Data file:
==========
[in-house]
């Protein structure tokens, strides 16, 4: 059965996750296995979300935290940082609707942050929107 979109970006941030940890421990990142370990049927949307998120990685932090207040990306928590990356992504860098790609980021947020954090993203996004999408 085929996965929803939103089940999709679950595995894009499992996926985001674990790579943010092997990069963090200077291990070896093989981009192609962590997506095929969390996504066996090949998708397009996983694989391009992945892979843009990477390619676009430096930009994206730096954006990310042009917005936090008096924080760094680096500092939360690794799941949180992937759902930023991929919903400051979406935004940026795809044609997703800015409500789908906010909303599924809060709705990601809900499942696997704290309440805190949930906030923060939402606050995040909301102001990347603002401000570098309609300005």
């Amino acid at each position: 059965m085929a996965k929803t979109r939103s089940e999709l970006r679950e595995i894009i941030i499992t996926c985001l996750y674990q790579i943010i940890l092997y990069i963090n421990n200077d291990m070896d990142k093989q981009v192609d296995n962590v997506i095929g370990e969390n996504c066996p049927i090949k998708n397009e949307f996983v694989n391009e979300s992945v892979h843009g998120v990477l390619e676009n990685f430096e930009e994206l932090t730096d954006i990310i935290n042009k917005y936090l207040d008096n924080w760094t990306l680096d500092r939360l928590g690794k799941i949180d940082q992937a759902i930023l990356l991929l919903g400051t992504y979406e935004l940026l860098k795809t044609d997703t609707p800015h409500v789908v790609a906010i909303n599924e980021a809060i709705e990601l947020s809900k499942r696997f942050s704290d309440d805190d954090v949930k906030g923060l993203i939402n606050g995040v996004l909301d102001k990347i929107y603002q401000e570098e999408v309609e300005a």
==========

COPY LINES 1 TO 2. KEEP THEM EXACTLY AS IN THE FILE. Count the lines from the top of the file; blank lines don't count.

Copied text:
[in-house]
């Protein structure tokens, strides 16, 4: 059965996750296995979300935290940082609707942050929107 979109970006941030940890421990990142370990049927949307998120990685932090207040990306928590990356992504860098790609980021947020954090993203996004999408 085929996965929803939103089940999709679950595995894009499992996926985001674990790579943010092997990069963090200077291990070896093989981009192609962590997506095929969390996504066996090949998708397009996983694989391009992945892979843009990477390619676009430096930009994206730096954006990310042009917005936090008096924080760094680096500092939360690794799941949180992937759902930023991929919903400051979406935004940026795809044609997703800015409500789908906010909303599924809060709705990601809900499942696997704290309440805190949930906030923060939402606050995040909301102001990347603002401000570098309609300005």